Funtabulously Frivolous Friday Five 263

Just when you thought your brain could unwind on a Friday, you realise that it would rather be challenged with some good old fashioned medical trivia FFFF, introducing the  Funtabulously Frivolous Friday Five 263


Question 1

What is Throckmorton sign?

Reveal the funtabulous answer

Throckmorton sign, (aka John Thomas sign), is a slang term used when the penis points in the direction of unilateral disease/injury, typically of the hip or pelvis. Named after neurologist Tom Bentley Throckmorton (1885 – 1961)

The sign tends to be commented on by middle-aged male radiologists and orthopedists suffering from Peter Pan syndrome. Some may even suspect an occult fracture purely based on the observed radiographic penile orientation. While this can clearly be very amusing (in the same way that some people can’t help but laugh when they hear the word “Uranus”) the question remains – is the sign actually of any use?

Throckmorton sign
Throckmorton sign: Penis Points to Pathology

I know of only two studies that have tried to answer this question.

The first was published by a few of my countrymen in the Medical Journal of Australia back in 1998. They found that the the sensitivity (70%; 95%CI 62-78%) and specificity (67%; 95%CI 60-75%) for the JT sign were low. 

A more recent study from the UK found that JT sign had sensitivity of 30.0% (95% CI 21.2-40.0%) and specificity of 86.0% (95%CI 77.6 – 92.1%). Clearly there are significant disparities in the findings of these studies, and a larger study is urgently needed. A future study must control for confounders such as patient handedness, whether boxers or briefs are worn, and which way things usually like to hang.

In 2017 nine articles were isolated and assessed. A total of 1942 participants were included. 6 studies were included in a meta-analysis. The JT sign was positive in 1089 out of 1439 patients with a pooled sensitivity of 75.7% (95%CI, 73.4%-77.9%). The study concluded there was insufficient statistical evidence to support the reliability of the JT sign to predict the laterality in the case of a hip fracture on the standard AP pelvis x-ray.

At this stage, although JT sign compares reasonably well with Homans‘ sign (a useless test some misguided souls might still use to diagnose deep vein thrombosis), I think the astute emergency physicians among us will wisely elect to actually look for pathology on the radiograph rather than rely solely on the JT sign.

Conclusion: more studies needed.


Question 2

A recent case: a female patient presented 4 days post fractured distal radius that was reduced with procedural sedation with urinary retention and constipation due to ongoing pain post catheter insertion.

A CT abdomen was performed which reported “Stercoral colitis” – what is this?

Reveal the funtabulous answer

Stercoral colitis (SC) is an inflammatory colitis caused by increased intraluminal pressure from impacted fecal material in the colonic segments .

SC may present with a spectrum ranging between impacted fecaloma associated with inflammation to colonic perforation. Most important complication of SC is colonic perforation, reported to be associated with a mortality rate of 32%–57%.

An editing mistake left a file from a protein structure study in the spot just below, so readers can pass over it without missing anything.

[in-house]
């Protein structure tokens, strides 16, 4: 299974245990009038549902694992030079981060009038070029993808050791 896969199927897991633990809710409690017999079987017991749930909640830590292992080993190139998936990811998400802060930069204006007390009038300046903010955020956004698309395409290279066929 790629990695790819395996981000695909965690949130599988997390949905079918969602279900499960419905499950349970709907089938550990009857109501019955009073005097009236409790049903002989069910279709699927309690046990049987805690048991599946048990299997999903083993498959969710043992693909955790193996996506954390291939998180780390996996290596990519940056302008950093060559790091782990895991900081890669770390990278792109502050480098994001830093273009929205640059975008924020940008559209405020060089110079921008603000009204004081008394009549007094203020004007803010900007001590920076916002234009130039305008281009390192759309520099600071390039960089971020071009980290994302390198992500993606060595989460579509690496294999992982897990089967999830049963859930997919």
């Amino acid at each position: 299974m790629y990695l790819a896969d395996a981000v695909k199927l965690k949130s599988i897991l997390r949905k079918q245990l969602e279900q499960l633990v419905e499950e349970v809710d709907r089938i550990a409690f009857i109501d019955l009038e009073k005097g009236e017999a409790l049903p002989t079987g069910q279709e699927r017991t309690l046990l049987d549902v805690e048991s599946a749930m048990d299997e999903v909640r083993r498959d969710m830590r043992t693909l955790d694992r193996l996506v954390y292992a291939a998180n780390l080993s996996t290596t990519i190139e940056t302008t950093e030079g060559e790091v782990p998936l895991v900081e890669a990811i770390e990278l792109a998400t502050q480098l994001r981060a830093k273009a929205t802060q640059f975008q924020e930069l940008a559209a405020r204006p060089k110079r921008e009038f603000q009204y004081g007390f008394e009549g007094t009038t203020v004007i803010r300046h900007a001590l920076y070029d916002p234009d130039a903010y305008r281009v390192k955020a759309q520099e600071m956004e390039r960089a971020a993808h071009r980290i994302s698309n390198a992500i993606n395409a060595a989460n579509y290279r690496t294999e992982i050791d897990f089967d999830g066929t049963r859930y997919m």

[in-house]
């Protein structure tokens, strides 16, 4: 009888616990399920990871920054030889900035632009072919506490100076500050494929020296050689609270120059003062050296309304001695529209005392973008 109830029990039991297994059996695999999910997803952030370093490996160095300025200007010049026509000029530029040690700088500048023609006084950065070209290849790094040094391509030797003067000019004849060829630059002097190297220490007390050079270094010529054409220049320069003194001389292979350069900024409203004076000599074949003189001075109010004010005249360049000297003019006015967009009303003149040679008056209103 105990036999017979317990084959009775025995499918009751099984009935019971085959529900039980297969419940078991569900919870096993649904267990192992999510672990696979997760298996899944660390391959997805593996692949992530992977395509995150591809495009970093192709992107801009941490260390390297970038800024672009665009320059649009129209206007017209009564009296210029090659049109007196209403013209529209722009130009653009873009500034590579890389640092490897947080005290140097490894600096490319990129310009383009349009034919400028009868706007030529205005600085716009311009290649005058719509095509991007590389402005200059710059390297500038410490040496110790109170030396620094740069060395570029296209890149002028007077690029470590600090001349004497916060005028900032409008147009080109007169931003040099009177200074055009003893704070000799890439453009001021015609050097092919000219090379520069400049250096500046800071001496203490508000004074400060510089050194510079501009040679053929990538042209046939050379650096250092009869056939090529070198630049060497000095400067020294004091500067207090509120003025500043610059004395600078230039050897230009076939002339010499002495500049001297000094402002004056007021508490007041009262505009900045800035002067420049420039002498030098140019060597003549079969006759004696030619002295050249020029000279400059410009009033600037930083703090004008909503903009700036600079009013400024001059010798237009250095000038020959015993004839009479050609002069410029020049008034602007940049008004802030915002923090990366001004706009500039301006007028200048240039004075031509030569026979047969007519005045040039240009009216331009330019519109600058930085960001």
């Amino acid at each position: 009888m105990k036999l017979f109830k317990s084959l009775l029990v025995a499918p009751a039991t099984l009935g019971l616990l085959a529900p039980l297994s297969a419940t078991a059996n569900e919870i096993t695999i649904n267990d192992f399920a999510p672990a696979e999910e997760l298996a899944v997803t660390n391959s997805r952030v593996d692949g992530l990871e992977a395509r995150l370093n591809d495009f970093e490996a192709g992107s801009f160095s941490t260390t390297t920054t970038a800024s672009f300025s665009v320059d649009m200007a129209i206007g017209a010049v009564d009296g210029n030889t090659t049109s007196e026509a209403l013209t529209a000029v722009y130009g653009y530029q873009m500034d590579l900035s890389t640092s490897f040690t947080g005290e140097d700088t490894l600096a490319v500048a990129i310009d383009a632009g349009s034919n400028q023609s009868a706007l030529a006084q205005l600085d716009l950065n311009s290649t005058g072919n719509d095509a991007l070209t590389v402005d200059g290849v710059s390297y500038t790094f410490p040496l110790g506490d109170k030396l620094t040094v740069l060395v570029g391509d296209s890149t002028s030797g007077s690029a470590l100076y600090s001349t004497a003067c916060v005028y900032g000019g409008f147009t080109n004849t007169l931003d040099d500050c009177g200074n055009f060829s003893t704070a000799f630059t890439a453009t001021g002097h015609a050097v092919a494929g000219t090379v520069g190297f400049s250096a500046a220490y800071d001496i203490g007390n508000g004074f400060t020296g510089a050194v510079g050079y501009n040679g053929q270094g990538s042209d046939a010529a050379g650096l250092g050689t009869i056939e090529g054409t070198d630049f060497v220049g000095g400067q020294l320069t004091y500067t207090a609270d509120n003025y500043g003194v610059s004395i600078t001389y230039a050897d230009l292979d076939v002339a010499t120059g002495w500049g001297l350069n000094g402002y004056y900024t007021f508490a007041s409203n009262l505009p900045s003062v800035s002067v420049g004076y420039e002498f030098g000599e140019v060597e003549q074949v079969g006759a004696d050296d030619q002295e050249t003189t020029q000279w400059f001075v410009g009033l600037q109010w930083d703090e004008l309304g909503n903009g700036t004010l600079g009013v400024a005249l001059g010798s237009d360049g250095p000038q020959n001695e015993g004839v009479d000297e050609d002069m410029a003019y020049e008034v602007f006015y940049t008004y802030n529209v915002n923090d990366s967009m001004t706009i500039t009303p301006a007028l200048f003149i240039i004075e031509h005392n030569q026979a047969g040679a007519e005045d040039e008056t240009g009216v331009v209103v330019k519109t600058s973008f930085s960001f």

Patients with SC almost always present with chronic constipation, medical comorbidity, and advanced age, which may facilitate occurrence of life-threatening complications.


Reference: Ünal E et al. Stercoral colitis: diagnostic value of CT findings. Diagn Intern Radiol 2017;23(1):5-9


Question 3

What device was inspired from the use of a toilet plunger on a patient by his wife and then 6 months later his son?

Reveal the funtabulous answer

Mechanical chest compression device – ResQCPR

In 1988, a 65-year-old Iranian, medically indigent and suffering from severe coronary artery disease, collapsed in front of his family after dinner. Although they didn’t know how to perform CPR, the man’s wife and son used the family’s bathroom plunger to plunge his chest and revive him. It was the third such episode over several months. 

The man was rushed to San Francisco General Hospital where Dr Keith Lurie treated him. The son remarked to Lurie that all critical care unit beds should have a toilet plunger standing nearby because they worked. Everyone laughed. 

Dr Keith Lurie then went onto develop the ResQCPR.

Reference: Lurie KG et al. CPR: The P stands for Plumber’s Helper. JAMA 1990;264(13):1661


Question 4

Gonagra is gout of which joint? 

Reveal the funtabulous answer

The knee.

From the Greek. gony, Knee, agra, a taking.

Gonalgia is any painful affection of the knee and Gonarthritis is inflammation of the knee joint. 


Question 5

Why would someone with Osmophobia not want to work in a perfume shop, flourist or chocolate factory?

Reveal the funtabulous answer

Osmophobia is an aversion to odours and has been linked to people with migraines. 

Osmophobia has been reported in 84% with migrainous headache with aura, 74% of migrainous patients without aura. While it can be reported in other headache types it is not as prevalent on history as compared to the migraine patient.

Reference: Chitsaz A et al. The prevalence of Osmophobia in Migrainous and Episodic Tension Type Headaches. Adv Biomed Res. 2017;6:44


…and finally

Gender balances in the armed forces what more can be done
Hey, #FeminEM the military need some help…

FFFF

Funtabulously Frivolous Friday Five

Dr Neil Long BMBS FACEM FRCEM FRCPC. Emergency Physician at Burnaby Hospital in Vancouver. Loves the misery of alpine climbing and working in austere environments. Supporter of FOAMed, toxicology, tropical medicine, sim and ultrasound

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